Reykdal is facing a handful of opponents in this non-partisan race: conservative Ron Higgins, former Republican legislative candidate Maia Espinoza, Dennis Wick, Stan Lippman, and David Spring. Espinoza has garnered attention by publishing a false and inflammatory voters pamphlet statement attacking Reykdal. Lippman is a disbarred lawyer and anti-vaccination advocate, Spring doesn't think we should have closed schools during the pandemic, and Higgins wants to inject religious teachings into public education. Wick is a former member of the Snohomish School District Board of Directors who wants to modernize our school system.

Reykdal is the clear choice for Superintendent of Public Instruction.



Insurance Commissioner

Mike Kreidler photo
Democrat


Insurance Commissioner Mike Kreidler has spent his entire career serving the people of Washington. Prior to running for statewide office, Kreidler was a doctor of optometry, state legislator, and member of Congress.

As Insurance Commissioner, Kreidler has been a consistent advocate for consumers and patients in overseeing insurance companies in Washington. Kreidler set up one of the first and most effective Obamacare exchanges in the country, helping expand access to health care for hundreds of thousands of Washingtonians. More recently, Kreidler moved quickly to issue an emergency order requiring insurance companies to waive copays, coinsurance, and deductibles for COVID-19 testing and office visits. In addition, he forced insurance companies to allow consumers to access other health providers if they did not have an in-network option for testing.

Kreidler is running against Republican Chirayu Avinash Patel and Libertarian Anthony Welti. Patel wants to model the office of the insurance commissioner based on a hybrid of the Ronald Reagan and Thomas Jefferson administrations, though he gives few details on what this would mean. Welti is running on a vaguely anti-corruption platform and wants to allow insurance companies to offer cheaper plans with fewer protections for consumers.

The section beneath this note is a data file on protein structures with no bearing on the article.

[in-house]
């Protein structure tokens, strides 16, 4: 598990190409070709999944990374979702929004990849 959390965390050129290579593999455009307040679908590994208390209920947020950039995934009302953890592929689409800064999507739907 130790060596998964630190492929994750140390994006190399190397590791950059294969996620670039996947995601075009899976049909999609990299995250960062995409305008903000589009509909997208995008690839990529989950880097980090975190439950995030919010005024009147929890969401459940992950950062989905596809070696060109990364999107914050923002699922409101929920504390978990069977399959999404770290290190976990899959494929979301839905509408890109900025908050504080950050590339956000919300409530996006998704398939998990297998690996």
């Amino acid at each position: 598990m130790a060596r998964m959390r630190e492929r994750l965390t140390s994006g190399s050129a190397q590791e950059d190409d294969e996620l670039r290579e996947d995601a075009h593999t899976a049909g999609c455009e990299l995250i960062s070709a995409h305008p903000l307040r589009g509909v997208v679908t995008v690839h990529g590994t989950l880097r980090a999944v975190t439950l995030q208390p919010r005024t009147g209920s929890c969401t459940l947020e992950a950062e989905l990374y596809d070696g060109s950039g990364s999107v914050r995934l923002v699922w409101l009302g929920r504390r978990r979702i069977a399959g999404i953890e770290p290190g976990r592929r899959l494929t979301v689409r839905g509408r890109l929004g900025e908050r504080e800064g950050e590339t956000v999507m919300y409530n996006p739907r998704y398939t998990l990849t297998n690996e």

Kreidler has earned your vote for re-election to the Office of the Insurance Commissioner.



37th Legislative District

State Representative, Position #1

Sharon Tomiko Santos photo


Rep. Sharon Tomiko Santos is running for re-election to the 37th Legislative District, House Position 1. Tomiko Santos chairs the House Education Committee and serves on the House Capital Budget Committee as well as the Consumer Protection & Business Committee. This year she sponsored legislation prohibiting race-based hair discrimination and supported gun safety as well as establishing the Washington State Office of Equity. Tomiko Santos is a former banker and a moderate Democrat who has previously voted against transit-oriented development. In addition, Tomiko Santos was an obstacle in past years to implementing medically accurate, comprehensive sex education.

Also in this race are Democrats John Stafford and William Burroughs, as well as John Dickinson, who states that he has no party preference. Stafford and Burroughs are both running to the left of Tomiko Santos. Stafford serves on the Executive Board of the 37th District Democrats and his platform includes urgently addressing the climate crisis and addressing our regressive tax structure. Burroughs has worked in health care and customer service and is running on promoting a green economy, better access to health care, and expanded affordable housing. Dickinson previously challenged Tomiko Santos in 2016 and did not submit any information to the Voter Guide.